Former Iranian Education Minister Mohammad-Ali Najafi has, in a short piece, praised Iranian mathematical genius Maryam Mirzakhani, who died of cancer on June 15, 2017.
Najafi’s remarks are particularly significant as he himself received his master of science degree in mathematics from the prestigious Massachusetts Institute of Technology (MIT) in 1976 but dropped out of PhD program in 1978 during the Iranian revolution to return to Iran. He also received in B.S. in math from Sharif University of Technology.
Najafi, who is also an advisor to President Hassan Rouhani, wrote the piece just two days before Mirzakhani, the first Iranian woman to win the prestigious Fields Medal, passed away.
What follows are excerpts of Najafi’s remarks published on Thursday in IRNA:
Maryam Mirzakhani, the holder of the Fields Medal, the most prestigious math award in the world, is a gem stone for all women in Iran and across the world, and a paragon of modesty and philanthropy coupled with scientific and mental capability. We should pray for her. […]
Back in 1994 when I was Education Minister, Maryam and another girl (Ms. Roya Beheshti) were the first high school third-graders to become members of the National Students’ Maths Olympiad Team and leave for international competitions before they started their pre-university studies.
Given that the two were too young and even hadn’t finished their third grade, we didn’t expect too much of them. But much to our surprise, both won the gold medal and their performance astonished all participants. Maryam stood first in the event.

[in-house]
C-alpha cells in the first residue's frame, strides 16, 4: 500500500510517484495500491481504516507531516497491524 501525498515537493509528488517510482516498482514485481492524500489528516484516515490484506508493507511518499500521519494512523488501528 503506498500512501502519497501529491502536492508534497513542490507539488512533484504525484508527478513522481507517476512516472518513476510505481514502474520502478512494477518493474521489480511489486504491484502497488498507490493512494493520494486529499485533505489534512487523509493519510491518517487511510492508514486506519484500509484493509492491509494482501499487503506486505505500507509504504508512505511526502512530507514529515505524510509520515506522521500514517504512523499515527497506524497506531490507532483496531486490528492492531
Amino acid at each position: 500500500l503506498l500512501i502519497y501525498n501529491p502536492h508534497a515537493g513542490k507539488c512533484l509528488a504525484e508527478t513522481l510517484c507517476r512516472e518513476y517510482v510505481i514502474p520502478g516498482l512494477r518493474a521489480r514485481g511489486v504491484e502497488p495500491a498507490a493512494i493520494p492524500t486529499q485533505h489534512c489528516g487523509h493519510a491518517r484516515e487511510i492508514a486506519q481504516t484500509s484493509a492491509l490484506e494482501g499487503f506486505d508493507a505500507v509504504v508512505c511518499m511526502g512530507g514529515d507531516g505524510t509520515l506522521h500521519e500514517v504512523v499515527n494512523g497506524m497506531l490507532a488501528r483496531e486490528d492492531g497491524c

It was then when Maryam was identified as a genius. The following year, she got the complete score and won the gold medal again, standing first among the participants. Maryam continued her higher education at the Mathematics College of the Sharif University of Technology in Tehran. Fortunately, I could see for myself her brilliant accomplishments and progress.
After receiving her bachelor’s degree, she went to Harvard University where she received her Ph.D. and graduated summa cum laude. Then she began work as a professor at prestigious Princeton University.
Her mental innovations and eye-catching creativity saw her win numerous scientific awards, and finally she won the Fields Medal, the most prestigious math award in the world which is somehow regarded as the Math Nobel Prize.
Maryam could be compared with the greatest mathematicians such as Amalie Emmy Noether, and her works will undoubtedly continue to be used by the world’s scientific math circles for many years.
But what has impressed me more than Maryam’s math genius over the past years are her moral values, especially her simplicity, scientific modesty and other good characteristics, which have made a perfect man of her in the true sense of the word.
Maryam loved Iran, and during the years when she was staying in the United States, she travelled to Iran for several times and shared her research findings with Iranian mathematicians.
It would be too sad if the mathematics world and Iranian scientific community lose the dear Maryam so soon. There are still many unknown mathematical concepts which might come to light thanks to her creativity. Maryam’s genius could pave the way for great advances in the field of mathematics for many years. So, I ask all fellow Iranians to pray for her.